A North Carolina emergency dispatcher has been suspended without pay for several comments he made during the 911 call reporting the death of Maya Angelou.

Forsyth County dispatcher John Ruckh was recorded on Wednesday making the comments in the background of a call placed by Angelou’s caretaker. The celebrated poet, actress and activist died that morning at the age of 86.

In the county’s recording of the seven-minute call, Ruckh can be heard talking about controversial comments on racism that Oprah Winfrey made last fall during a BBC interview. Angelou and Winfrey were extremely close, with Oprah saying her beloved mentor inspired her in numerous ways. 

"What stands out to me most about Maya Angelou is not what she has done or written or spoken, it’s how she lived her life. She moved through the world with unshakeable calm, confidence and a fierce grace," Winfrey said on Wednesday after learning of her friend's death. 

Ruckh did not answer the call from Angelou’s caretaker. But he can be heard reciting statements from Winfrey’s interview and asking other dispatchers if they had seen it.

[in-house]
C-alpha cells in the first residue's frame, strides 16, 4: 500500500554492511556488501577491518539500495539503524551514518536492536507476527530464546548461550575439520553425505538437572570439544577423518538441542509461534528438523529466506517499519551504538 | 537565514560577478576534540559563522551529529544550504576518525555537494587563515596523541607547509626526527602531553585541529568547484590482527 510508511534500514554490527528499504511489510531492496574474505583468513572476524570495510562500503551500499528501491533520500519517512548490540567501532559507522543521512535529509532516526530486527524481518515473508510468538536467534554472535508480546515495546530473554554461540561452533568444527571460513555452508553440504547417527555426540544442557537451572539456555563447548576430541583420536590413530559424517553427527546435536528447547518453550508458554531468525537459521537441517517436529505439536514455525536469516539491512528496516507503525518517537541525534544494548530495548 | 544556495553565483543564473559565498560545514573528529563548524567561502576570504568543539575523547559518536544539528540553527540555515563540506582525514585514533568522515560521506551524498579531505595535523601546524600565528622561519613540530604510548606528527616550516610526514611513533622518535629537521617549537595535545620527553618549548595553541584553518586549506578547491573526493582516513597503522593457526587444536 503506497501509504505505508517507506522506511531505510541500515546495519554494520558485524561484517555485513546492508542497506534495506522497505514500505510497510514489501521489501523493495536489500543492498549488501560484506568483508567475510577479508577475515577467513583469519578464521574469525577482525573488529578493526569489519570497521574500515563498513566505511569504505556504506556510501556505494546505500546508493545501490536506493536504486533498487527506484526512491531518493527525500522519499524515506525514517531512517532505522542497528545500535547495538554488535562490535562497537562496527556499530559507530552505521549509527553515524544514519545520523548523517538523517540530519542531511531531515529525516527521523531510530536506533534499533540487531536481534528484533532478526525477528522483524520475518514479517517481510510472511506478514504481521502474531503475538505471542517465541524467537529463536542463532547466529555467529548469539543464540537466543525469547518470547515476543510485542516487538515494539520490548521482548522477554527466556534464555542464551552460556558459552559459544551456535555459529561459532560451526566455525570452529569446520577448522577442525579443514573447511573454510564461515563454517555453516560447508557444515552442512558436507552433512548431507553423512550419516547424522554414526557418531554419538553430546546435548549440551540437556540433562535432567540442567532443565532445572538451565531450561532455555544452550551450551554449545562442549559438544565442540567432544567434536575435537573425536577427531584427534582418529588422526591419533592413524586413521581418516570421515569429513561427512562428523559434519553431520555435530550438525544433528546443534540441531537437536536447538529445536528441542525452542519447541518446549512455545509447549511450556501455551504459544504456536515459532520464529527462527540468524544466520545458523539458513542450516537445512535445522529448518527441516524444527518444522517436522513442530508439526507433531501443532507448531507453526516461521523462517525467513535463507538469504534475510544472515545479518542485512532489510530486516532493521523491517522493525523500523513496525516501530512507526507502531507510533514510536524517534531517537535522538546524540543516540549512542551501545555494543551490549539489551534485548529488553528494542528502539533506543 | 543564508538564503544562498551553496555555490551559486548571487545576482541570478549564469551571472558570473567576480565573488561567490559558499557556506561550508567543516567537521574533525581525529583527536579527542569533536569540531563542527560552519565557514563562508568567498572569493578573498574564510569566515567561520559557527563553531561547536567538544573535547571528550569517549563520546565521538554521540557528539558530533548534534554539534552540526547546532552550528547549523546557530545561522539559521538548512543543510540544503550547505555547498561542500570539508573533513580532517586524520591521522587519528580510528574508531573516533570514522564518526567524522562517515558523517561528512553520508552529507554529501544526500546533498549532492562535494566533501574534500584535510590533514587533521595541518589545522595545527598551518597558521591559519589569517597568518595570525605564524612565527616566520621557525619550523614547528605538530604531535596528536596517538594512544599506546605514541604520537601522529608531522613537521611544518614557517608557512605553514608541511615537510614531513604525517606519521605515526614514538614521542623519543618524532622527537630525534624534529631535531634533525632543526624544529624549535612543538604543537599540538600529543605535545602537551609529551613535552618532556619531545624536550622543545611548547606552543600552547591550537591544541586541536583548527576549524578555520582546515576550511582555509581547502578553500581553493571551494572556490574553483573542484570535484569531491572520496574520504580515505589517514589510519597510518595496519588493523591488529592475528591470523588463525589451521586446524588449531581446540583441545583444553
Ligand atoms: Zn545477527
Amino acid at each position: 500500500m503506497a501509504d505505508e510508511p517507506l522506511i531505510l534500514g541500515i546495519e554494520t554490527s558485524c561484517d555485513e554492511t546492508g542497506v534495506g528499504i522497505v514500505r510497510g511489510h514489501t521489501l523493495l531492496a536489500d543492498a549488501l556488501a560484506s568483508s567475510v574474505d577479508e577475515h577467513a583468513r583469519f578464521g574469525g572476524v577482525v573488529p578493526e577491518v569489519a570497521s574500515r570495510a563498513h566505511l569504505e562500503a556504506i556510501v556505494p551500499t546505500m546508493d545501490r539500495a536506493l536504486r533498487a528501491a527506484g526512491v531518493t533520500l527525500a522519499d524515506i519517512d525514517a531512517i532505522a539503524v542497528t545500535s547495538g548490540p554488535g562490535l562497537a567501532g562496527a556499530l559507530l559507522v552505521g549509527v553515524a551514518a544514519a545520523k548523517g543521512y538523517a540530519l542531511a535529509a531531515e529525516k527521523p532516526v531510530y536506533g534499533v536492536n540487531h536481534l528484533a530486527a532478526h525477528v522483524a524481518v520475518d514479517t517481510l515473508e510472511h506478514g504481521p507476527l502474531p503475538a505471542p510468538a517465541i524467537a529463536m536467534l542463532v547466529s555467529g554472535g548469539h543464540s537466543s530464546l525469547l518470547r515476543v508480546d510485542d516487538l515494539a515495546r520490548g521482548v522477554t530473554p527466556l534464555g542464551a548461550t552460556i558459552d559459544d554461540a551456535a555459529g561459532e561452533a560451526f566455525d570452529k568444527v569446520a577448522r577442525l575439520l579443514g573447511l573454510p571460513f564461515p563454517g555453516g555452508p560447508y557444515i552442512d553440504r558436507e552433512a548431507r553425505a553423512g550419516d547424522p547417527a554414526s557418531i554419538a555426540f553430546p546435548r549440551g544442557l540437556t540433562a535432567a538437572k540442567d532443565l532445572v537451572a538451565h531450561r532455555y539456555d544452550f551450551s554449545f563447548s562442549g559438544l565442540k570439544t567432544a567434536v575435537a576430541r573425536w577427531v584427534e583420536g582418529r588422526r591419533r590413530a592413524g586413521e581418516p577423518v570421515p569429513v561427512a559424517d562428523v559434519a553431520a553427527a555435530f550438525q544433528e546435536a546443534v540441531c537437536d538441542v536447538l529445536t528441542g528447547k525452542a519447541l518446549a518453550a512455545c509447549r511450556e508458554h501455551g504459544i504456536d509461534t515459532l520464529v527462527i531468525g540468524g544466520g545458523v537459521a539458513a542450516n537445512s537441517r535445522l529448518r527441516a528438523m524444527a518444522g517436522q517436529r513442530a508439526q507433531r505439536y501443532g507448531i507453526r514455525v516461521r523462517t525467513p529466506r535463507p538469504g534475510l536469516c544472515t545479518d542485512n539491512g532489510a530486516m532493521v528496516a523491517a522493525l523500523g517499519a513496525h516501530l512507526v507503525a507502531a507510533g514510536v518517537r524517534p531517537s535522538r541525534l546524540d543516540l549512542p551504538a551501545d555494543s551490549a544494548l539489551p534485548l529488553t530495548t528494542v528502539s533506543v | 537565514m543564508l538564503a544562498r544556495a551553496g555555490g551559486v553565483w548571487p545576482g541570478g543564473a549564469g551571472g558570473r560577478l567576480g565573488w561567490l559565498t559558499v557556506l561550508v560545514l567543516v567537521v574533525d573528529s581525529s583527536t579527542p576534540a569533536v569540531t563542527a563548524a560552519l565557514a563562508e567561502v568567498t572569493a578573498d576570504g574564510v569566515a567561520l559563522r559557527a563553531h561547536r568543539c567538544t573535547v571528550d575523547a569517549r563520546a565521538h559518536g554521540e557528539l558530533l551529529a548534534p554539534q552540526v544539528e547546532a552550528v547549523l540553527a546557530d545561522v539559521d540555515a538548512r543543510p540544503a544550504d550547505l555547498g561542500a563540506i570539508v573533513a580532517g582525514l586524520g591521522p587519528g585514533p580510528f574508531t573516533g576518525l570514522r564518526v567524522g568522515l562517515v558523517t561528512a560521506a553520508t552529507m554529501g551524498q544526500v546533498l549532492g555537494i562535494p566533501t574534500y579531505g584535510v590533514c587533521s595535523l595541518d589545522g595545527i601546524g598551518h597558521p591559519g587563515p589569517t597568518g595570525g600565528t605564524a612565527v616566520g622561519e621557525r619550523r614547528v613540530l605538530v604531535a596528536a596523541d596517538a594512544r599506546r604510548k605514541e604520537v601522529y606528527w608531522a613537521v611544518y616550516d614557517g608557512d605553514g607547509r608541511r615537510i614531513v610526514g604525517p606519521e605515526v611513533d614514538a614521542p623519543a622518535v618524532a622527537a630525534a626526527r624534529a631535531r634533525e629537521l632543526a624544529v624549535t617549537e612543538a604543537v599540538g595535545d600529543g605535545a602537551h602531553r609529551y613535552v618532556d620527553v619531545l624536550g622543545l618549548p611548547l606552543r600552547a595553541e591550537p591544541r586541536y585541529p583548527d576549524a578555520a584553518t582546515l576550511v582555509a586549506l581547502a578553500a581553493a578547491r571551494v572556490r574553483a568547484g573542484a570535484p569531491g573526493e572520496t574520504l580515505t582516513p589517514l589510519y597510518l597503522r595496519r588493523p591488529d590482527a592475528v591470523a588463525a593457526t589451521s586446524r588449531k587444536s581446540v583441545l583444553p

Dispatcher Shannon Brooks, who actually answered the call, continued to direct Angelou’s caretaker through CPR, despite the comments from Ruckh in the background. Brooks' actions have been commended by EMS staff.

"These comments are unacceptable, and we have opened an internal investigation to look into the circumstances surrounding this event," Forsyth County EMS Director Dan Ozimek said in a statement.

Ruckh, who has worked for the county EMS for 24 years, told the Winston-Salem Journal that he respects Angelou and his comments were inappropriately timed. "Unfortunately, I work in a high-profile job and everything's recorded. This is in no way a racial slur, slander, associated conversation," said Ruckh. 

Ruckh added that he respected Angelou and regrets the timing of the conversation.

"I really hate that this happened at the time that it did, because this is taking away from Maya Angelou's passing." 

In the BBC interview, given while she was promoting her film “Lee Daniels' The Butler,” Winfrey talks about the history of race in America.

"There are still generations of people, older people, who were born and bred and marinated in it, in that prejudice and racism, and they just have to die," Winfrey said in the interview. She also said that President Barack Obama has been the victim of racism.

“There is a level of disrespect for the office that occurs,” Winfrey said. "And that occurs in some cases and maybe even in many cases because he’s African-American. There’s no question about that, and it’s the kind of thing that nobody ever says, but everybody is thinking it.”